Eating disorders in men
It’s a common misperception that eating disorders only affect women. The reality is that eating disorders are serious conditions that can affect both men and women, guys and girls, at any age and from any background.
When trying to understand and/or support a man with an eating disorder it can be helpful to be mindful that eating disorders can present in different ways in men and that there are certain risk factors to be aware of that are more “male-oriented”.
However, in terms of treatment and recovery, anyone experiencing an eating disorder needs help and support to embark on, and continue with, the journey of recovery.
Men and eating disorders
It’s estimated that 10% of cases of anorexia and bulimia are male, though more recent studies suggest this figure could be as high as 25%.
Cases of binge eating disorder are much more equally divided, with up to 50% of cases occurring in men. There has been a 67% increase in the number of men treated for eating disorders in the UK in the last five years.
Risk factors for men
There are many reasons why people develop eating disorders and often the combination of events, feelings and pressures is what leaves a person feeling unable to cope. For men, specific risk factors include:
- Being overweight for their height and age as children, and/or being teased or bullied about their weight
- A history of dieting is one of the most powerful eating disorder triggers for both men and women
- Being excessively concerned with fitness, which in turn can lead to over-exercising
- Men may become pre-occupied with developing a particular physique (and this may begin to take over from concerns about their health)
- Participation in a sport that demands thinness. Runners and jockeys may be at particular risk
- A job or profession that demands thinness. Male models, actors and entertainers are at higher risk than the general population.
Some men may experience severe distress due to a form of body image disturbance known as Muscle Dysmorphia. A person with this disorder may become obsessed with the belief that they are not muscular enough, despite the fact that they may in fact be above average in terms of muscle mass.
Often the person will engage in intensive over-exercising and other harmful behaviours in an effort to develop their physique. Muscle dysmorphia is a very specific type of body dysmorphic disorder and should be addressed with the support of a medical professional.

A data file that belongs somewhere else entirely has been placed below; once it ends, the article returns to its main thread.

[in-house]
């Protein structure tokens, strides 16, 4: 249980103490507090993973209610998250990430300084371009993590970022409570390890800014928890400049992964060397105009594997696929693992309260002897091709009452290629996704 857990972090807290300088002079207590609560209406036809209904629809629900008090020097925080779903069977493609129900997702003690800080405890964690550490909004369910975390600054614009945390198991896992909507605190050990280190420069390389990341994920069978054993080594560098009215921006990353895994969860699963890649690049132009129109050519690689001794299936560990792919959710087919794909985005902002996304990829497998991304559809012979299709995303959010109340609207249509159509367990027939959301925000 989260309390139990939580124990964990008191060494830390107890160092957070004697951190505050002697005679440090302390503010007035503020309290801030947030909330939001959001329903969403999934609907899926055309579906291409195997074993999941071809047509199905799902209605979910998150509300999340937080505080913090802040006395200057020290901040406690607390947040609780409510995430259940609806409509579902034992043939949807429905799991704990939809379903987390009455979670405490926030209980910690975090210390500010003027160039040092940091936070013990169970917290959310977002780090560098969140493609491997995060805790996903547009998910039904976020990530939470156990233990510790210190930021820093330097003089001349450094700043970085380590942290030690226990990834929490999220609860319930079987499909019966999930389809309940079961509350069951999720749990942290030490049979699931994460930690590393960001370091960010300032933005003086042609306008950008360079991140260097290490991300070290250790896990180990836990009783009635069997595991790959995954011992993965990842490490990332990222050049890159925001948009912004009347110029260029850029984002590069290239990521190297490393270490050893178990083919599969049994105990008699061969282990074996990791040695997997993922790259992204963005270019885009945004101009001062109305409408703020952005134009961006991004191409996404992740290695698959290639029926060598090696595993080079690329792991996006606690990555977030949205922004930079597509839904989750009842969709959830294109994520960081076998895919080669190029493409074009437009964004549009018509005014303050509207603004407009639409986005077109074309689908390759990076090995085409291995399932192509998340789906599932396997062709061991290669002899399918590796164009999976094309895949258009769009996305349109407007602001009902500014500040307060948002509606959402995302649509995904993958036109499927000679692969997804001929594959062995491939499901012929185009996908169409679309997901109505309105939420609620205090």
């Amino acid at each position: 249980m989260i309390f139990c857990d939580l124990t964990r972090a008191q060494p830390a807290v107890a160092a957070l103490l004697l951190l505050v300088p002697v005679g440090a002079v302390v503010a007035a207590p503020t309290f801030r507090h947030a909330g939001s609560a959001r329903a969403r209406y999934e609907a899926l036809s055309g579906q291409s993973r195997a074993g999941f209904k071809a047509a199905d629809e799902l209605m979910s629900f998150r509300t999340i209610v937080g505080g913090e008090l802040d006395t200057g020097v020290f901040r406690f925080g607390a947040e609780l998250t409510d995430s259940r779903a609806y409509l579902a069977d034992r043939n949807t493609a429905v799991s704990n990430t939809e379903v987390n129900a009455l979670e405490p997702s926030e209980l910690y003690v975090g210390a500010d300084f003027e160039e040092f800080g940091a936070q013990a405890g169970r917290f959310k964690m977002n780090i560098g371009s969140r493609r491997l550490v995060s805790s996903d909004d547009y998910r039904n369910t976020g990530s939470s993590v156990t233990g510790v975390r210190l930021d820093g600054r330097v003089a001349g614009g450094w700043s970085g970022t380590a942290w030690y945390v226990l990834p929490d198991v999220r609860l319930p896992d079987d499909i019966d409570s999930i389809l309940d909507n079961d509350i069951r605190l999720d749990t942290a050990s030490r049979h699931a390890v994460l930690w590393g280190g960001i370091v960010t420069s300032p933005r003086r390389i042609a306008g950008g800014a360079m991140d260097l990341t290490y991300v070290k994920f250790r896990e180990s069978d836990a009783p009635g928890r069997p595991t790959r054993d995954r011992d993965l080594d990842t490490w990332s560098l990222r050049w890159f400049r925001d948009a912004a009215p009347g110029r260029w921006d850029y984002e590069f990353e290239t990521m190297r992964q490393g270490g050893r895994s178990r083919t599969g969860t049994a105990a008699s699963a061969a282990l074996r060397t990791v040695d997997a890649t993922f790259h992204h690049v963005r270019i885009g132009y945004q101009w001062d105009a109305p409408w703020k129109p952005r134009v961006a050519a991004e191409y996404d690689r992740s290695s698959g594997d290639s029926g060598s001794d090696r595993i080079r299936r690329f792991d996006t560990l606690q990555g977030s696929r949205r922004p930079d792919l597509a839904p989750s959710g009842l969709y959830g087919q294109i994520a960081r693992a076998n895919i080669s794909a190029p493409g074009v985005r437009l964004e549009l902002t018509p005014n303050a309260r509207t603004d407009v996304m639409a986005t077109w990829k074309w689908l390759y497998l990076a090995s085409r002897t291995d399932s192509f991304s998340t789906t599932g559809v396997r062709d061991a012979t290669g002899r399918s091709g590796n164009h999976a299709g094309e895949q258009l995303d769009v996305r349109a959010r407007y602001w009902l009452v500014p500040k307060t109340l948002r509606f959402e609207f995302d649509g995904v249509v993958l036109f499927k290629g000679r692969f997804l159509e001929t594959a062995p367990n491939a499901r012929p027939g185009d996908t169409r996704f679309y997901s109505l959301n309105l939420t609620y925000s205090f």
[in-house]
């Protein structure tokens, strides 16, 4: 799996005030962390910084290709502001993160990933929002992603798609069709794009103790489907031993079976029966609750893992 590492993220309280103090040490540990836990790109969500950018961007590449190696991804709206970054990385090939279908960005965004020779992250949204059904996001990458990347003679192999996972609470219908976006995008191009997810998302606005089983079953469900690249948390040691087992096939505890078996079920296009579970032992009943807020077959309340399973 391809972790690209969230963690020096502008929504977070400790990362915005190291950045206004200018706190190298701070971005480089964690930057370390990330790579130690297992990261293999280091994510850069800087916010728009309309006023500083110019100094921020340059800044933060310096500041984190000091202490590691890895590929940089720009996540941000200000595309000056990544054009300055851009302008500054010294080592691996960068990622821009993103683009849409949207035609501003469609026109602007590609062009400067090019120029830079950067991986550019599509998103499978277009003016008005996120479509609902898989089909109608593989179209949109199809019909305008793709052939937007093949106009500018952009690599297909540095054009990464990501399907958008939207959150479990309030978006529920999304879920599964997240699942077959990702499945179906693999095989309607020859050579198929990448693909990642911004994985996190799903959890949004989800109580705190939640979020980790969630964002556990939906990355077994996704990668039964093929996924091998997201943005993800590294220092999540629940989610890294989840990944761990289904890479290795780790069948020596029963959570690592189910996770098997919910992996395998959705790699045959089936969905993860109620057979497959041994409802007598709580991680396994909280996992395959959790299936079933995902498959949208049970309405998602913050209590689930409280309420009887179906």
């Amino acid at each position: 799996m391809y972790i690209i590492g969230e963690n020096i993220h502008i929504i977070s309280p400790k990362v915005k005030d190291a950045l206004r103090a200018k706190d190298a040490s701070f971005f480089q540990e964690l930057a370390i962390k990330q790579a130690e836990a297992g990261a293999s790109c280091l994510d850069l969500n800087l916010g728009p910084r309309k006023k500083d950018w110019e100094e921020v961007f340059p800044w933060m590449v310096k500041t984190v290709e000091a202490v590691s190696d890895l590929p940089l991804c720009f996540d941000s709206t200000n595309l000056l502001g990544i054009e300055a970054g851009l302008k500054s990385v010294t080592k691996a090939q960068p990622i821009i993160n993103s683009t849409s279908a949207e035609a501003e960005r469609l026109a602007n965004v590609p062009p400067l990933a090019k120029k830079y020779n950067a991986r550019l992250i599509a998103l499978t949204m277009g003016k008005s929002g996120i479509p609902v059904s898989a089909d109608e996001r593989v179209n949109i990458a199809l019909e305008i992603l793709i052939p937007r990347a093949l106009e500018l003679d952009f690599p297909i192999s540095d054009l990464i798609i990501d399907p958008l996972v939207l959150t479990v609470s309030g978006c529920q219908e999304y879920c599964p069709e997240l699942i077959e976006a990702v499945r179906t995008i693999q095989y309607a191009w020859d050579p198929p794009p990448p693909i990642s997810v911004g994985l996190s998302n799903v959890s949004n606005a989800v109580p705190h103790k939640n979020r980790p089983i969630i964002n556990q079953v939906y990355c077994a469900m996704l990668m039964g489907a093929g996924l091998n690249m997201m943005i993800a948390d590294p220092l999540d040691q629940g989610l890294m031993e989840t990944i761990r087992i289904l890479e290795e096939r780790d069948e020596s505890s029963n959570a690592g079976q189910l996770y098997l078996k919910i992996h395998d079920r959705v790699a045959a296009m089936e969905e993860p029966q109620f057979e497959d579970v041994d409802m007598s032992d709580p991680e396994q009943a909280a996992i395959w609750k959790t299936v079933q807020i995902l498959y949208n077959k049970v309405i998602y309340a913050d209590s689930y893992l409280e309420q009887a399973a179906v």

The misconception that eating disorders are a “women’s issue” can sometimes make it harder for a man to acknowledge to himself or others that there is a problem of this nature. This in turn can mean that a man is less likely to seek support and help for an eating disorder or related issue.
Combating this stigma with an understanding that an eating disorder is a serious mental health problem.
It develops for numerous reasons and is not just about food, weight and appearance. Understanding and accepting this, is the first step to being able to encourage and facilitate a man seeking out the help and support he needs to let this disorder go.
Addressing all aspects
It’s important to remember, the earlier treatment is sought, the earlier a person may move towards recovery. All eating disorders involve physical, psychological, behavioural and emotional aspects and as such for treatment to be effective for both men and women, all of these need to be addressed in some way. Check out face-to-face help for information on the different types of support and how to find the right one for you.
If you’re concerned about taking the first step towards recovery, the non-judgmental support provided by Bodywhys services could be a helpful starting point. Check out www.bodywhys.ie for information on the issues, how to deal with them and details on their email service, helpline and support groups.
This article has been produced in collaboration with Bodywhys.